| The latest count:
438 of 438 Precincts Reporting
Seven more precincts have been counted, leaving just two precincts (and a load of absentees) outstanding, and Murkowski has cut the deficit to 1,492 votes from around the 2,000 mark. That gives the Murkowski camp a bit of hope, however faint, that the absentees could be enough to tip this thing back to her.
If Miller ends up winning and Murkowski wants to explore her third-party options, well, it seems that it would have to be Libertarian or bust:
Alaska Division of Elections Director Gail Fenumiai told me it's too late for Murkowski to file to have her name appear on the ballot as an independent, so that would need to be a write-in effort. There is a Libertarian candidate in the race, Frederick Haase, who could choose to step down. The Libertarian Party could then select a replacement for him on the ballot.
There is no other third party candidate in the U.S. Senate race, so Libertarian would be the only option for Murkowski to join a new party for a run.
And as for Democratic nominee (and Sitka mayor) Scott McAdams, he announced today on a conference call organized by the Alaska Democratic Party that he will not be stepping aside for another candidate.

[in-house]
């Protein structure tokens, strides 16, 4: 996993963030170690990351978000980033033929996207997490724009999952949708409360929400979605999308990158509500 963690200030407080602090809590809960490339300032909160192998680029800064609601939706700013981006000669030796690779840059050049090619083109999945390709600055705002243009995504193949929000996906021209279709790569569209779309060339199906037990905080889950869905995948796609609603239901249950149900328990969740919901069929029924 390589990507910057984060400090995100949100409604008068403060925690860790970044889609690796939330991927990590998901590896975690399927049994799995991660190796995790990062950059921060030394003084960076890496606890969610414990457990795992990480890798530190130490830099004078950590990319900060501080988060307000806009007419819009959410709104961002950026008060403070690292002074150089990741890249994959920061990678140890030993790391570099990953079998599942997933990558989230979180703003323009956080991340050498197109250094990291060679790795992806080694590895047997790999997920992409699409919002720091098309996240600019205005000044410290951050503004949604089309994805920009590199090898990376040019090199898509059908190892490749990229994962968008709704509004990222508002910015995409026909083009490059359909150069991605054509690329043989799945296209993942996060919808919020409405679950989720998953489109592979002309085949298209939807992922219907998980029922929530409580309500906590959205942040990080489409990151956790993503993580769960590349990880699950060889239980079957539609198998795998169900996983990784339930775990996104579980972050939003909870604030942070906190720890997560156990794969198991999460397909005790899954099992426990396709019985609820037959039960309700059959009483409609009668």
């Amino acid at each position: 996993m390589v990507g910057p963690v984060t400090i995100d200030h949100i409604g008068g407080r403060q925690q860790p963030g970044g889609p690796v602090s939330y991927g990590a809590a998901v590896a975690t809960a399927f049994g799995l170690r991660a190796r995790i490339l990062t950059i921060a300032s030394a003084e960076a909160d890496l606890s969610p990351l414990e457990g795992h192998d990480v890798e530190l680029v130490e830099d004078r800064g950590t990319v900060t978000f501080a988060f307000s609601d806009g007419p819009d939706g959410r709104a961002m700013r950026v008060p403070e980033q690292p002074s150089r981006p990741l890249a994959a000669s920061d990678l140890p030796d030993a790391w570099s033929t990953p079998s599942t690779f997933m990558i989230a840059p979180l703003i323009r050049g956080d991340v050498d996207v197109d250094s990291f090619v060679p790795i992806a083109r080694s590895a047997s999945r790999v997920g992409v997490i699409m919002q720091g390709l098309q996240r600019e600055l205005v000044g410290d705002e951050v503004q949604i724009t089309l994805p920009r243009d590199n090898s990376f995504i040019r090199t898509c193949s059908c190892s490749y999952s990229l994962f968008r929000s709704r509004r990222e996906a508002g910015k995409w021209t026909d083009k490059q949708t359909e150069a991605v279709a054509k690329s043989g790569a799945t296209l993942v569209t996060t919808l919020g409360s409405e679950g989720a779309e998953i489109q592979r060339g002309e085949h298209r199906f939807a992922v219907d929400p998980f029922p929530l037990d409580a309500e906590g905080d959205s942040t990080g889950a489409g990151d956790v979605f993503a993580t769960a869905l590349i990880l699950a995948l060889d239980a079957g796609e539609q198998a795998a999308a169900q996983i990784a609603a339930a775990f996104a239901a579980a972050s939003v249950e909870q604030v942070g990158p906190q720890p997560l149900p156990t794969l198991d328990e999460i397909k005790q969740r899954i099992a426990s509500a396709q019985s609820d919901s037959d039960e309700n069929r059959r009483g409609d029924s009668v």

UPDATE: 100% is now in, and Miller netted a couple hundred extra votes. Also, we can put the Tony Knowles rumors to bed:
Knowles, however, told POLITICO Wednesday that he's not interested in running for Senate again.
"I do not want to run for the office of Senate again," said Knowles, who lost to Murkowski by a slim margin in her first bid for a full term in 2004. She had been appointed to the seat in 2002 by her father, then-GOP Gov. Frank Murkowski, a move that generated a considerable amount of controversy at the time.
"All of the deadlines are passed. That was a decision that had to be made by the 1st of June," Knowles said. "But am I interested in running? No."